In the first years, my collages and figures were pretty raw, giving away the techniques and especially the materials employed in them. These included bulky physical ones such as copper wires (as Isidro Ferrer sometimes uses) or heavy cardboards. Also, on these early works, the use of color was more discrete. Later, I explored more fine materials “downgrading” the weight of the cardboards and papers to thinner ones such as colored or more brightly painted papers, cut and glued (sometimes with sticky tape!) in a very nonconformant and unorthodox way (as Květa Pacovska). Since then, my style has continued to evolve and I’ve developed a more stylized and more colorful approach. But I guess that this was also a natural evolution. Throughout all these years the author that had the most profound impact on my early career was Sara Fanelli. I still think she is one of my main current influences.

Nonetheless, I feel that all my surroundings and experiences end up influencing me and my work. An unexpected music, a new or even an old familiar place, a picture… Recently, a student showed me the work of Charles Freger (the Wilder Mann photographic series) that I have ended up absorbing into my characters and textures.

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Tell me about the happiness moment in your career. Describe the feeling, the moment—bring us there.

A great part of my illustration work targets mainly the younger generations — the children for whom the picture books’ illustrations are designed.

On the one hand, a recurrent happy[ness] moment is whenever we finally ‘see’ the printed book. A format that is more than a single image. A bound set of images that allows us to tell the story in different moments. The moment when we see, when we feel the physical object that allows us to read the story, it’s a unique feeling of creation, sometimes even a transcending one.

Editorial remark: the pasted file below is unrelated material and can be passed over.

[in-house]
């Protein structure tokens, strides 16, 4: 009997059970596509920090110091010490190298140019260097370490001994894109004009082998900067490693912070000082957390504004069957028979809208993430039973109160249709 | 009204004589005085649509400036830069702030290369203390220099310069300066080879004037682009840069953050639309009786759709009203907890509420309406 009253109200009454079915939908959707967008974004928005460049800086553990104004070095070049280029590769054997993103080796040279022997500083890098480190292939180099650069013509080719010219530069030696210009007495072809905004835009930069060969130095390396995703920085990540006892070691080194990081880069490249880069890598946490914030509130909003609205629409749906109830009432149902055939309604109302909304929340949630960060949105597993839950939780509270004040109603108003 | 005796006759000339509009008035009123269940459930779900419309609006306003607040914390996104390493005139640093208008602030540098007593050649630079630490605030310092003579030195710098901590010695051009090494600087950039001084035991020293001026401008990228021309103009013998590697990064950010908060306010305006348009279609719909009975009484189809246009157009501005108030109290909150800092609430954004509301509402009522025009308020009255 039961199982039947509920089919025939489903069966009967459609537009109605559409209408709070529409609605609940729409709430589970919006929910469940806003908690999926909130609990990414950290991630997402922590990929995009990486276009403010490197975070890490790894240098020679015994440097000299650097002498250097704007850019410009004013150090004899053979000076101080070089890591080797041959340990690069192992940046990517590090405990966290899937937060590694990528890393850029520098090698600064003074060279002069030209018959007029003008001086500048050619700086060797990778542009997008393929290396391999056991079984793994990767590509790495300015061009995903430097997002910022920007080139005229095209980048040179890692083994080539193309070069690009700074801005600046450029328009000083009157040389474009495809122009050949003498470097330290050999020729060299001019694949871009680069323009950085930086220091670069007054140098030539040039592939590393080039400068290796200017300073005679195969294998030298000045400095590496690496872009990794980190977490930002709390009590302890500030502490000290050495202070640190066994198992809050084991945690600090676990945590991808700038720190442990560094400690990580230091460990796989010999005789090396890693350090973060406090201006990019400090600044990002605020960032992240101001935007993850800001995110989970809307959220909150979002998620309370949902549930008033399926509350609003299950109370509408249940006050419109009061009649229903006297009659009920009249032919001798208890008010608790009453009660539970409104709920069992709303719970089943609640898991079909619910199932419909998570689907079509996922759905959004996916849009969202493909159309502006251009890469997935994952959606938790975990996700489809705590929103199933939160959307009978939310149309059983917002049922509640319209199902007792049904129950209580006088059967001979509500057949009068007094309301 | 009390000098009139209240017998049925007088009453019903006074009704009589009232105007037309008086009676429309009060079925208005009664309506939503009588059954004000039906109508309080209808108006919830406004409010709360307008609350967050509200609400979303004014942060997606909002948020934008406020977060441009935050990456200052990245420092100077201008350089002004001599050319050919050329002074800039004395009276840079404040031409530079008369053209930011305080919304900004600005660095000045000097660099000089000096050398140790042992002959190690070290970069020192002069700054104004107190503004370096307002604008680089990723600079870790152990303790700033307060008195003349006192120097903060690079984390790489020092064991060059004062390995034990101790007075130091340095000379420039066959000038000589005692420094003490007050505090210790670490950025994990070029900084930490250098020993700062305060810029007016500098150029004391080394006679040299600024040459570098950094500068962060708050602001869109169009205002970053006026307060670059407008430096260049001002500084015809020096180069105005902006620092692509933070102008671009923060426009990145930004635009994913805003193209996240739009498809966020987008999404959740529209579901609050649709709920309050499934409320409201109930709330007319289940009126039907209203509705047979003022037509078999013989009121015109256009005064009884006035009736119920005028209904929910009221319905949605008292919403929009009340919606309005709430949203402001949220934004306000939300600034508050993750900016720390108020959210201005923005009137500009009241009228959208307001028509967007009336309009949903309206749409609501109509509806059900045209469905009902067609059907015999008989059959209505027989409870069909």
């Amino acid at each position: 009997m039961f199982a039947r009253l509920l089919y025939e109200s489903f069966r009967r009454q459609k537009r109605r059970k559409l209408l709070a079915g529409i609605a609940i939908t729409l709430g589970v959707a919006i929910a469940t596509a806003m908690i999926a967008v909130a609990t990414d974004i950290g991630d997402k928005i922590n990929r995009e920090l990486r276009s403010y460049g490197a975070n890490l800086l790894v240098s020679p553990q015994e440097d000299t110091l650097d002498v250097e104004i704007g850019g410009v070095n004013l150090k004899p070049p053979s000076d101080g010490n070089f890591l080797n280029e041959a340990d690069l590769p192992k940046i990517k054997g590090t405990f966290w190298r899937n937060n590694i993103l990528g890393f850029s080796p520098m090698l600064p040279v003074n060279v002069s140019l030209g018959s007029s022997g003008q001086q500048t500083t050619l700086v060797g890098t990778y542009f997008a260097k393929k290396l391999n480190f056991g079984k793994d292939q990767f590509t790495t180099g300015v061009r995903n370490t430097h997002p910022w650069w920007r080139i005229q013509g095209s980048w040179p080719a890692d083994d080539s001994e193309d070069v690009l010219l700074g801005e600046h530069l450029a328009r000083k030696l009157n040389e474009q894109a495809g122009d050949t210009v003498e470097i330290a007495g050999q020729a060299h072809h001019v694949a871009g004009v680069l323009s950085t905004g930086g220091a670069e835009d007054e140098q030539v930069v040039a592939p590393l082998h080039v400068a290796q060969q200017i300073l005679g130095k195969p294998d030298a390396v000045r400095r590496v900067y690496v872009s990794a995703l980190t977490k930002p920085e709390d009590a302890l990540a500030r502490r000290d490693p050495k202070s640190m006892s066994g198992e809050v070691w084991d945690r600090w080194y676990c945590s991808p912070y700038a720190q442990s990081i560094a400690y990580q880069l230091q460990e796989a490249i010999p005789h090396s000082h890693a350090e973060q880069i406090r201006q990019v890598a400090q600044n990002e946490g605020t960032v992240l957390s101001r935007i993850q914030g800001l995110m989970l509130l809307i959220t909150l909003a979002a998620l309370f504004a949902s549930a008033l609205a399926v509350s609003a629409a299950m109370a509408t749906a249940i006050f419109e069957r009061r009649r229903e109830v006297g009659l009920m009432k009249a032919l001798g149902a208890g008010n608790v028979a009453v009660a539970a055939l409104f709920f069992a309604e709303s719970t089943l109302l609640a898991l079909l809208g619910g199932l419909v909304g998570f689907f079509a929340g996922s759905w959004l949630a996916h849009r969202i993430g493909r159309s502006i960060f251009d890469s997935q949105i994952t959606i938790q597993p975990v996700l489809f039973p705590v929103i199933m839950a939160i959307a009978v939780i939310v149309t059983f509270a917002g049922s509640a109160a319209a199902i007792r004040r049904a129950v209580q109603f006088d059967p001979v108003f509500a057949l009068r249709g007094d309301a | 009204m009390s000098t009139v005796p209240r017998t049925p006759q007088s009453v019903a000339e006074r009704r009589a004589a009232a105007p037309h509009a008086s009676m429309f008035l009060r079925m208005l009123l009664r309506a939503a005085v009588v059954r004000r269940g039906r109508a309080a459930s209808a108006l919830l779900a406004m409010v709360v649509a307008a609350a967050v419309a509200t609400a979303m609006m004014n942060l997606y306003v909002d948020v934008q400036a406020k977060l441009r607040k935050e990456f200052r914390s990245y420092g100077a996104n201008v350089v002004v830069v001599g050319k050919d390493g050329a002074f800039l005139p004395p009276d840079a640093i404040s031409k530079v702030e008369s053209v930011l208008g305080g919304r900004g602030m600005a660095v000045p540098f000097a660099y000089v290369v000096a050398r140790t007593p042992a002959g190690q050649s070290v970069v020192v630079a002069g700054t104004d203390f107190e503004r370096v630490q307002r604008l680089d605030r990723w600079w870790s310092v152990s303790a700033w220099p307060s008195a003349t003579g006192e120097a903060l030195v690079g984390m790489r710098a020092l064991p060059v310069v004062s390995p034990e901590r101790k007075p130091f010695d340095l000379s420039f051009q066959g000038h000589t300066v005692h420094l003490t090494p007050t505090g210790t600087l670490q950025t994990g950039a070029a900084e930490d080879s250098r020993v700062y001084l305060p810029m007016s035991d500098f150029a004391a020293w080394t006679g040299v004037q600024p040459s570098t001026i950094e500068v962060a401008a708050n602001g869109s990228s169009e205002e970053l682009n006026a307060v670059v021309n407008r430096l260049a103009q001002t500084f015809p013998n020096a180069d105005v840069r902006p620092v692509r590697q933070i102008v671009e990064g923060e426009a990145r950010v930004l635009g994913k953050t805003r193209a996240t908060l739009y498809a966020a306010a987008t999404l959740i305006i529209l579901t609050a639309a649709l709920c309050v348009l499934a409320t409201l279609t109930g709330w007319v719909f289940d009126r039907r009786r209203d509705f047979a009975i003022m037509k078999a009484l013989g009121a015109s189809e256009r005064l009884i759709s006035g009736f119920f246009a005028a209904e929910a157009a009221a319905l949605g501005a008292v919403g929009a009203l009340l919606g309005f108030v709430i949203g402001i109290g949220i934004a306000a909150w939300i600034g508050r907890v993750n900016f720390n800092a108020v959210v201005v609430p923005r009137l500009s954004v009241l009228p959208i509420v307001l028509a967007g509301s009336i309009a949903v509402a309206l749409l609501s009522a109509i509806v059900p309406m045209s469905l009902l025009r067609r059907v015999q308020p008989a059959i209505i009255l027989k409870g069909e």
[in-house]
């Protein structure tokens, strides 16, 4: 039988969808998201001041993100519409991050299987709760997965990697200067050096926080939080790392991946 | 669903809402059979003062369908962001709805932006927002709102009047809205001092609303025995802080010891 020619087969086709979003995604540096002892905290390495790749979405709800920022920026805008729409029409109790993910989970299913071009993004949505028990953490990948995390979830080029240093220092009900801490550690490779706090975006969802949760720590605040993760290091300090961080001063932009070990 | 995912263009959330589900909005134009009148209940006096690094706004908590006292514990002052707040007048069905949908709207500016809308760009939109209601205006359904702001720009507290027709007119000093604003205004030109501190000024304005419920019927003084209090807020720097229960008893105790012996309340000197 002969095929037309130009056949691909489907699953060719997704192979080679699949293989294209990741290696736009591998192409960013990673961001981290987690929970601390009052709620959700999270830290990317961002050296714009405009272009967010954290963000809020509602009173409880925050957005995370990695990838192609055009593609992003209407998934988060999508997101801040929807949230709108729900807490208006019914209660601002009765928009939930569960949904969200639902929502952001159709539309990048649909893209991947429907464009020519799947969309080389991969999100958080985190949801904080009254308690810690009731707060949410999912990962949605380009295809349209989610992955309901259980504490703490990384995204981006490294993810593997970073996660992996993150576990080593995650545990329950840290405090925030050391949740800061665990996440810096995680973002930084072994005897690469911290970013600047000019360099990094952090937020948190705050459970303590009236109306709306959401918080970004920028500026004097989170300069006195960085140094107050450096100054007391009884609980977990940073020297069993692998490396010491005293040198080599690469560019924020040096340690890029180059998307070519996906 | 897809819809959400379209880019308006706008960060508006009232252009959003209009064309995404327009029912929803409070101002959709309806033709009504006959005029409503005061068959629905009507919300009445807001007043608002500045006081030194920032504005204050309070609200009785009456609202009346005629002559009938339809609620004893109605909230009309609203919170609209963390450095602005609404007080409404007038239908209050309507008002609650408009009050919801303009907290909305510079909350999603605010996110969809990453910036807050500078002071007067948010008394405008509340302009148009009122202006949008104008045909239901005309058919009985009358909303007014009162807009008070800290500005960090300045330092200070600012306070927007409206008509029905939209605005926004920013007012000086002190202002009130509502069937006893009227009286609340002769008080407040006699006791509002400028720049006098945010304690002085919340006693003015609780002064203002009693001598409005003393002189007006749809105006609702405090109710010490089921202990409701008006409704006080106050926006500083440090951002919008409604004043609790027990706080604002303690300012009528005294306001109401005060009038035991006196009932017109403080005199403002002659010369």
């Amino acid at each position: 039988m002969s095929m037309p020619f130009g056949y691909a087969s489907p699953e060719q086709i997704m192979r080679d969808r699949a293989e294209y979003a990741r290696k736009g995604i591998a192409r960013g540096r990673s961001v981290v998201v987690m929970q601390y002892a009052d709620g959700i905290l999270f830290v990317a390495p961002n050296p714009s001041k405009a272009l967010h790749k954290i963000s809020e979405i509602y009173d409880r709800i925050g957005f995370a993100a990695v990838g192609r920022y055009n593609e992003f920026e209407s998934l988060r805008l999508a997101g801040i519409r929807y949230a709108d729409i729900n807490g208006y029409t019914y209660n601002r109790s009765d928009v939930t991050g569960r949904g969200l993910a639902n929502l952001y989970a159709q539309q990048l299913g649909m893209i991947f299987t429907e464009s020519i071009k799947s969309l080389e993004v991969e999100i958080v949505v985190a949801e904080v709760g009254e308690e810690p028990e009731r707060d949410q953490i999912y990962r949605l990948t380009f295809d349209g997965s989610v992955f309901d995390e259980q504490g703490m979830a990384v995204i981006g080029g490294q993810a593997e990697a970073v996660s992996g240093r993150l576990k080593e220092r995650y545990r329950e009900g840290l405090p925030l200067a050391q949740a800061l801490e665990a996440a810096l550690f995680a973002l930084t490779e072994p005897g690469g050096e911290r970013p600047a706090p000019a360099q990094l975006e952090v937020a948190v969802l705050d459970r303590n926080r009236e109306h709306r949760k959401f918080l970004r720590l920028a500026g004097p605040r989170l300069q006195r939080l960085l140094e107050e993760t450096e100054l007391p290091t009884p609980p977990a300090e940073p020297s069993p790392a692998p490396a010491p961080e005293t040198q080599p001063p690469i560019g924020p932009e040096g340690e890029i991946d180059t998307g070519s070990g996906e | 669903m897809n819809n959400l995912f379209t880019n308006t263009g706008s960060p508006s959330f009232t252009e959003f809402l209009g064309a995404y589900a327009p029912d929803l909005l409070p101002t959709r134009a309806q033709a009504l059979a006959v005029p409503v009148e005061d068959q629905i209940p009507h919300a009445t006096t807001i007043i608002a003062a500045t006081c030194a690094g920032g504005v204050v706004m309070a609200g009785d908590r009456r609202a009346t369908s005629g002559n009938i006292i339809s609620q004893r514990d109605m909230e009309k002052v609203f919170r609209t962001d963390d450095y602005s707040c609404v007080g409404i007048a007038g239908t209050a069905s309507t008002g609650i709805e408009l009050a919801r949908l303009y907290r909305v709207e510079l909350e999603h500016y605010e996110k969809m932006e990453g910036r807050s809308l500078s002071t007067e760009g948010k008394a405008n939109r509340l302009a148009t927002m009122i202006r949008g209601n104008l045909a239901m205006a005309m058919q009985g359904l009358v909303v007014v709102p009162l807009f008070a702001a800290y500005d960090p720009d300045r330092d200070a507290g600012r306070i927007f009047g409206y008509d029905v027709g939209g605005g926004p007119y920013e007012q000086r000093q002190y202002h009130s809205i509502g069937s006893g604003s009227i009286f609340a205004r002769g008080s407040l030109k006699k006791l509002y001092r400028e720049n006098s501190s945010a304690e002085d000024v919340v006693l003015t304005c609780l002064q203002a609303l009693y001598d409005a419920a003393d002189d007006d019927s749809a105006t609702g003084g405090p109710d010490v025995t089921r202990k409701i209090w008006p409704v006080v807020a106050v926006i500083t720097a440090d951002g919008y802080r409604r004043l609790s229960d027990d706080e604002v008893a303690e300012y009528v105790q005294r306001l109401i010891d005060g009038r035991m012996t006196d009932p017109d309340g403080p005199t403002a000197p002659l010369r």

On the other hand, the moment when I share the work directly with the children — in school presentations, for example — allows me to see and to understand the way they read my images. It’s always very fulfilling to hear their comments. Relevant or not so relevant to the illustration work, it’s very accomplishing to hear remarks such as: “I bet your favorite color is green…”, or “Why is this owl has its eye so swollen?”, or maybe even the unexpected “You smell so good!”

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What advice would you give to fellow illustrators and artists?

Illustration, as any other creative trade, can be very frustrating. It takes a lot of time, it takes a lot of effort. The imagination required to produce the illustrations needs to be stimulated. It doesn’t happen like magic. Results only appear after a process of research, of idea drafting, and experimentation with materials or tools. Illustration only happens when we invest time in actually doing the work. And then some more!

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If you could open a door to anywhere, where would you go? Why?

The stories I illustrate end up being doorways to places where I really enjoy being. I remember, for example, after jumping through the door of the book “Poemas Para Bocas Pequenas”, it allowed me to live several weeks with the characters being developed and illustrated. It was great fun (and work too!). But, if I had to choose a specific door, I would love to open a door into Maurice Sendak’s Where the Wilds Things Are.

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Tell us something about yourself that we can’t find on Google.

It’s a bit embarrassing, but when I started my career I dreaded the day I had to see, to be with the children for whom I was creating the illustrations. It’s a strange thing to fear the reaction of the public for whom you are working for. Still to this day I cannot explain why I feared it so much. It took me several years to conquer this fear. It was only when I started doing more commercial work, and visiting schools to promote it, that I finally discovered that I absolutely love to see, to hear, and to interact with the children readers. I started to want to know more about the ones who read, how they perceived the pictures, what extra meanings they added to the stories. And eventually I was (and still am) hooked on the unexpected feedback they provide so generously and so selfishly.

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Find more of Marta’s work on her website and Facebook.